CNBC

Coordinates: 40°53′55″N 73°56′21″W / 40.89861°N 73.93917°W / 40.89861; -73.93917
From Wikipedia, the free encyclopedia

CNBC
Logo used since December 10, 2023. It is based on the 2022 NBC logo.
CountryUnited States
Broadcast areaUnited States, Canada
HeadquartersEnglewood Cliffs, New Jersey, U.S.
Programming
Language(s)English
Picture format1080i HDTV
Ownership
OwnerComcast
ParentNBCUniversal News Group
Sister channels
History
LaunchedApril 17, 1989; 34 years ago (1989-04-17)
Replaced
Links
Websitewww.cnbc.com
Availability
Streaming media
CNBC ProCNBC Pro
(requires subscription)
ClaroTV+(requires subscription to access content)
  • ch.725
The newsroom at CNBC headquarters, also used to host Power Lunch
CNBC's control room in New Jersey
Melissa Lee and Simon Hobbs on assignment during the show Squawk on the Street
The TV studio at the NASDAQ MarketSite, where CNBC's market updates and the show Fast Money are hosted
CNBC New Jersey headquarters
The newsroom at CNBC's New Jersey headquarters
A Squawk Box outside broadcast, hosted by Rebecca Quick

CNBC (formerly Consumer News and Business Channel) is an American business news channel and website. It provides business news programming on weekdays from 5:00 a.m. to 7:00 p.m., Eastern Time, while broadcasting talk shows, investigative reports, documentaries, infomercials, reality shows, and other programs at all other times. Along with Fox Business and Bloomberg Television, it is one of the three major business news channels. It also operates a website and mobile apps, whereby users can watch the channel via streaming media, and which provide some content that is only accessible to paid subscribers. CNBC content is available on demand on smart speakers including Amazon Echo devices with Amazon Alexa, Google Home and app devices with Google Assistant, and on Apple Siri voice interfaces including iPhones.[1] Many CNBC TV shows are available as podcasts for on-demand listening.[2] Unlike "nbc.com"[3] and "msnbc.com",[4] "cnbc.com" is accessible in mainland China as of January 2024.[5]

CNBC is a division of NBCUniversal News Group, a subsidiary of NBCUniversal, which is owned by Comcast. It is headquartered in Englewood Cliffs, New Jersey.

In addition to the domestic U.S. feed, there are several international editions on the list of CNBC channels, although many just license the CNBC name.[6] Examples include CNBC World, CNBC Europe, CNBC Asia, Class CNBC in Italy, CNBC Indonesia in Indonesia, JKN-CNBC in Thailand, CNBC Arabia in the UAE, Nikkei CNBC in Japan, CNBC TV18, CNBC Awaaz, and CNBC Baazar (A special Gujarati language channel) in India, and GNN/CNBC Pakistan in Pakistan.[7][8]

History[edit]

Evolution of Comcast NBCUniversal
Comcast logo since 2024 NBCUniversal logo since 2011
1912Universal Pictures is founded
1926NBC is founded
1953NBC begins first compatible color broadcasts, preceding other networks by nine years
1956NBC's peacock logo debuts
1963American Cable Systems is founded
1967NBC broadcasts the first-ever Super Bowl
1968American Cable Systems rebrands to Comcast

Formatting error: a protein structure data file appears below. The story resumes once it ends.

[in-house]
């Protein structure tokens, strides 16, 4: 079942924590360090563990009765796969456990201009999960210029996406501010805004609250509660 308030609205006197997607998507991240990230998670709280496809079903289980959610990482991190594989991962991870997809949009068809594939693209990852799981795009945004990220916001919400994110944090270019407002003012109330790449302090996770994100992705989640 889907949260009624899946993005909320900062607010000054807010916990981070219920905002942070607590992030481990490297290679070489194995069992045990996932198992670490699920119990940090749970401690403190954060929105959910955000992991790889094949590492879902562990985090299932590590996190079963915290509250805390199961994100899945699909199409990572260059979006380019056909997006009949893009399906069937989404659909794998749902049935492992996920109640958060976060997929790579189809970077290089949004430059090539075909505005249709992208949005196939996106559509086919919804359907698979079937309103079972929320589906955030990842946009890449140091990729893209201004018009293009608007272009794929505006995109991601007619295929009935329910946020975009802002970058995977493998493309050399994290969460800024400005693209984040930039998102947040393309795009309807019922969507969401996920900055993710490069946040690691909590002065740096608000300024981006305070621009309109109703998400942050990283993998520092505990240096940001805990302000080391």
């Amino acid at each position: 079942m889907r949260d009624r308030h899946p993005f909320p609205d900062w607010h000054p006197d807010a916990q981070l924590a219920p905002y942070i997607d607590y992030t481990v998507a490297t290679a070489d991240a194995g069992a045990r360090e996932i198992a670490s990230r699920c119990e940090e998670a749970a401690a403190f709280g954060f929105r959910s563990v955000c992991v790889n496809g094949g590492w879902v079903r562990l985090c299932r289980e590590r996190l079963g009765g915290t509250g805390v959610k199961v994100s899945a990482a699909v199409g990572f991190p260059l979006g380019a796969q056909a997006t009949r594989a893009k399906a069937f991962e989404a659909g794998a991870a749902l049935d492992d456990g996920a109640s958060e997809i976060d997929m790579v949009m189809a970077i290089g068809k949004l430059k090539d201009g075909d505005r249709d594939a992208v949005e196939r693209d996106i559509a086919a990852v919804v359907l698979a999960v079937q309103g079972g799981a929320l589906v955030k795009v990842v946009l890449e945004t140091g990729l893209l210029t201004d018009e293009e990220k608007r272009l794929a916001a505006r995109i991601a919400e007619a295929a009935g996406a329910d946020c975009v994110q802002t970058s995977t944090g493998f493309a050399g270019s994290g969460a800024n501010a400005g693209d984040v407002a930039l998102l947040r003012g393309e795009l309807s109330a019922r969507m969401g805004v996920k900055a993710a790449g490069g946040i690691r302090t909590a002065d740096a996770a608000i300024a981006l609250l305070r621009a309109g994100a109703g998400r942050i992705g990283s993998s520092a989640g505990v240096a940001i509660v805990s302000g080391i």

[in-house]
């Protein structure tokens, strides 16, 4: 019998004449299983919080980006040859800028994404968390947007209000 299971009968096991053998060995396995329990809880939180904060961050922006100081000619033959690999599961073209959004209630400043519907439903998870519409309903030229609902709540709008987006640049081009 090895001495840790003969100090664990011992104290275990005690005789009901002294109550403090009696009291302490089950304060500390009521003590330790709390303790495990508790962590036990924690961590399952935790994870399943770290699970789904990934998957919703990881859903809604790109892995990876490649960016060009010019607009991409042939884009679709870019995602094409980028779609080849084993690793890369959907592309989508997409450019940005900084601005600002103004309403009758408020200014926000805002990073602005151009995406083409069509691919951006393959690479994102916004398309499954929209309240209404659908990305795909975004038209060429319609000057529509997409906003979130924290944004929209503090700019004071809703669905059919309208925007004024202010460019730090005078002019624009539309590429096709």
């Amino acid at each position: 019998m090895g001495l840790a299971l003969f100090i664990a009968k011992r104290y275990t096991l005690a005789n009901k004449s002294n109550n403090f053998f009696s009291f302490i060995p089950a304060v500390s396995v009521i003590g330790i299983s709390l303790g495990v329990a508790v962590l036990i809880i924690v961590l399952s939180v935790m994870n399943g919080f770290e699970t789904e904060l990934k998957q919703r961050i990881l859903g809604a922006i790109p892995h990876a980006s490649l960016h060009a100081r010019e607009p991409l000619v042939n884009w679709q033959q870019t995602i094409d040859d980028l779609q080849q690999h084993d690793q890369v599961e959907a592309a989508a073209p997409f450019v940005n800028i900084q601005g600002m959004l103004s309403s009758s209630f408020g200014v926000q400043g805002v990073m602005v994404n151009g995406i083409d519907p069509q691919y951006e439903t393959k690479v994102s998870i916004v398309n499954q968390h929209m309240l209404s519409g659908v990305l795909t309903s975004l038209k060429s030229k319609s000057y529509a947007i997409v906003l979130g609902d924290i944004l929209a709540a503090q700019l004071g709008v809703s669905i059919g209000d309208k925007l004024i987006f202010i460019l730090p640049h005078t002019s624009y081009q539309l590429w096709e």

1975Universal releases Jaws
1982Universal releases E.T. The Extra Terrestrial
1972Comcast began trading on the New York Stock Exchange (NYSE)
1985Universal's Back to the Future premieres
1986General Electric buys NBC for $6.4 billion and NBC's modern peacock logo was introduced
1989NBC launches CNBC
1990Universal Studios Florida opens
1993Universal's Jurassic Park premieres
1996NBC and Microsoft launch MSNBC
1999Universal Studios Florida expands to become Universal Orlando Resort
2001Grand opening of Universal Studios Japan and Universal's The Fast and the Furious premieres
2002NBC acquires Telemundo and Bravo
Focus Features is formed
Comcast acquires AT&T Broadband for $44.5 billion
2003Universal becomes the first studio with five summer releases breaking the $100 million mark
2004GE and Vivendi merge NBC and Universal into NBCUniversal
2005Comcast, PBS, Sesame Workshop, & Hit Entertainment forms PBS Kids Sprout, then Comcast & Time Warner Cable acquire Adelphia Cable assets for $17.6 billion
2006USA Network begins 13-year streak as #1 cable network in total viewers
2007Illumination is founded
2010Illumination's Despicable Me premieres
2011Vivendi divested in NBCU; Comcast buys 51% of NBCU from GE, turning it into a limited liability company the name "PBS Kids" is dropped out from Sprout (Leaving the name "Sprout")
2013Comcast buys GE's remaining 49% of NBCU and PBS sells Sprout to Comcast/NBCU
2014Comcast attempts to acquire Time Warner Cable for $45.2 billion
NBCUniversal reaches a new long-term deal with WWE
2016NBCU acquires DreamWorks Animation
2017Sprout relaunches as Universal Kids
2018Comcast acquires Sky
2020NBCU launches Peacock

CNBC's roots date back to the founding in 1979 of the Satellite Program Network (SPN), which showed a low-budget mix of old movies and instructional and entertainment programs. The channel later changed its name to Tempo Television. After initially signing a letter of intent to acquire Tempo,[9] NBC opted for a deal to lease the channel's transponder in June 1988.[10] On this platform, and under the guidance of Tom Rogers, the channel was relaunched on April 17, 1989, as the Consumer News and Business Channel. NBC and Cablevision initially operated CNBC as a 50–50 joint venture,[11][12] and it was headquartered in Fort Lee, New Jersey. Sue Herera and Scott Cohn joined CNBC at its inception.[13][14][15]